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Michael Mulgrew opened the discussion by asking the delegates to suspend the rules to have an open discussion about the Trump victory.  After the body agreed unanimously, he made some brief comments (under 10 minutes – the shortest report I can remember at a DA) about how the union would maintain its core beliefs in protecting students and defending public education. He also reminded delegates that the union was “at its best” when it was fighting Bloomberg.  It was refreshing to hear this kind of spirit – even if, in my personal assessment, the union was feeble in its attempts to beat back the attacks of the BloomKlien years.

The contributions from the assembled rank and file teachers – chapter leaders, delegates and retirees – were what made the meeting memorable and rich, however. Despite the somber atmosphere and the sober assessment of the attacks that are coming down the pipeline in short order, people had a number of insights into the situation and how we can fight back.  It was the beginning of what will need to be a conversation carried out in every union chapter, boro, and continued in future DAs – we will see if the union is willing to carry out that kind of discussion (I suspect they are not – groups like the MORE caucus will likely have to force that discussion forward).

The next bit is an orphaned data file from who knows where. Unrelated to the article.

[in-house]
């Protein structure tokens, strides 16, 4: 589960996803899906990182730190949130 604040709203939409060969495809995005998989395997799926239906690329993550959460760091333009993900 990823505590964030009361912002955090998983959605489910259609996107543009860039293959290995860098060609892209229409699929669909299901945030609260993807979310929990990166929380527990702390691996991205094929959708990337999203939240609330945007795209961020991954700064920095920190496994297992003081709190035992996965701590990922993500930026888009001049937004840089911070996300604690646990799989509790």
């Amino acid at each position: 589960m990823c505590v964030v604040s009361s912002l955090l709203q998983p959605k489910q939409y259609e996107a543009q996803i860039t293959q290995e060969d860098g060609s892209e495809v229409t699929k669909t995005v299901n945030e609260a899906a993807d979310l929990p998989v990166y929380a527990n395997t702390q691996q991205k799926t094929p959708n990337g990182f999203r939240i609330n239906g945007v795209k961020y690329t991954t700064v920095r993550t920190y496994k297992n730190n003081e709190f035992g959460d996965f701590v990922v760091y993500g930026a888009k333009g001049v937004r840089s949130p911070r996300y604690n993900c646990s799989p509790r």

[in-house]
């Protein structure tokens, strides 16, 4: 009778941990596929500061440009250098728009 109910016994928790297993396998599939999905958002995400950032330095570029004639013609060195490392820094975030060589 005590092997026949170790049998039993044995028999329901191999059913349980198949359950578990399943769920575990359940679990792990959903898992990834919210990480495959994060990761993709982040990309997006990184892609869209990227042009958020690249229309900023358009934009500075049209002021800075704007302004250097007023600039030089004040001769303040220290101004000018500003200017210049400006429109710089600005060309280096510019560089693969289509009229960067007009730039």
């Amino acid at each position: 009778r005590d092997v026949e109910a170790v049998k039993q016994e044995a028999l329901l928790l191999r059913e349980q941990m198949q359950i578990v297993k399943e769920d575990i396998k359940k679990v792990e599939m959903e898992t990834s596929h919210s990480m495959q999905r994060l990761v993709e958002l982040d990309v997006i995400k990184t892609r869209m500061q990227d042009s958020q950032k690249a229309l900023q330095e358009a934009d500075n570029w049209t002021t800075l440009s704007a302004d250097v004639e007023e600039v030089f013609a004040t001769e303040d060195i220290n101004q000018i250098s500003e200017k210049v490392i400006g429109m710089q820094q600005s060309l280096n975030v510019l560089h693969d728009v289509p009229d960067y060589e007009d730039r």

The following is not by any means an exhaustive account of who spoke and what was said – I have picked some of the contributions that stood out to me.  I hope those who spoke will accept my apologies for any errors or misattributions in my transcriptions.

  • The discussion was rightly dominated by stories of how teachers dealt with fears, worries and questions of their students in the schools on Wednesday.  MORE members Ariella Rothstein, Delegate from  East Brooklyn Community HS and Tomas Hasler, Chapter Leader of International HS at Union Square, spoke eloquently of the fears of their undocumented students. Tomas shared a story of one student whose family was considering returning immediately of their homeland before they were deported or detained in a camp.